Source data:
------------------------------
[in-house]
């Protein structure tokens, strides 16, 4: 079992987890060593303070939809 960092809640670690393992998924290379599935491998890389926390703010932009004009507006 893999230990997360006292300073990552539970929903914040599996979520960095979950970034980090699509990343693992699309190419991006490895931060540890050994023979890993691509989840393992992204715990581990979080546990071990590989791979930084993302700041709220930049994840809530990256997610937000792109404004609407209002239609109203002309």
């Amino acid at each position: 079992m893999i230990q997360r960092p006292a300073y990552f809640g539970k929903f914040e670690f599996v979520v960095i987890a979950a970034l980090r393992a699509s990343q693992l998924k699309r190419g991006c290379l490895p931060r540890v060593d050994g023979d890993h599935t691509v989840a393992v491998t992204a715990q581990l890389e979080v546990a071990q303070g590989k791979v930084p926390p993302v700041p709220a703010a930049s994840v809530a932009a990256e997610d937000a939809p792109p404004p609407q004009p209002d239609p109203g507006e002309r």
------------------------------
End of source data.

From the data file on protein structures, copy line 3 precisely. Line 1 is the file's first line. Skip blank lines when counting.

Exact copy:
């Amino acid at each position: 079992m893999i230990q997360r960092p006292a300073y990552f809640g539970k929903f914040e670690f599996v979520v960095i987890a979950a970034l980090r393992a699509s990343q693992l998924k699309r190419g991006c290379l490895p931060r540890v060593d050994g023979d890993h599935t691509v989840a393992v491998t992204a715990q581990l890389e979080v546990a071990q303070g590989k791979v930084p926390p993302v700041p709220a703010a930049s994840v809530a932009a990256e997610d937000a939809p792109p404004p609407q004009p209002d239609p109203g507006e002309r």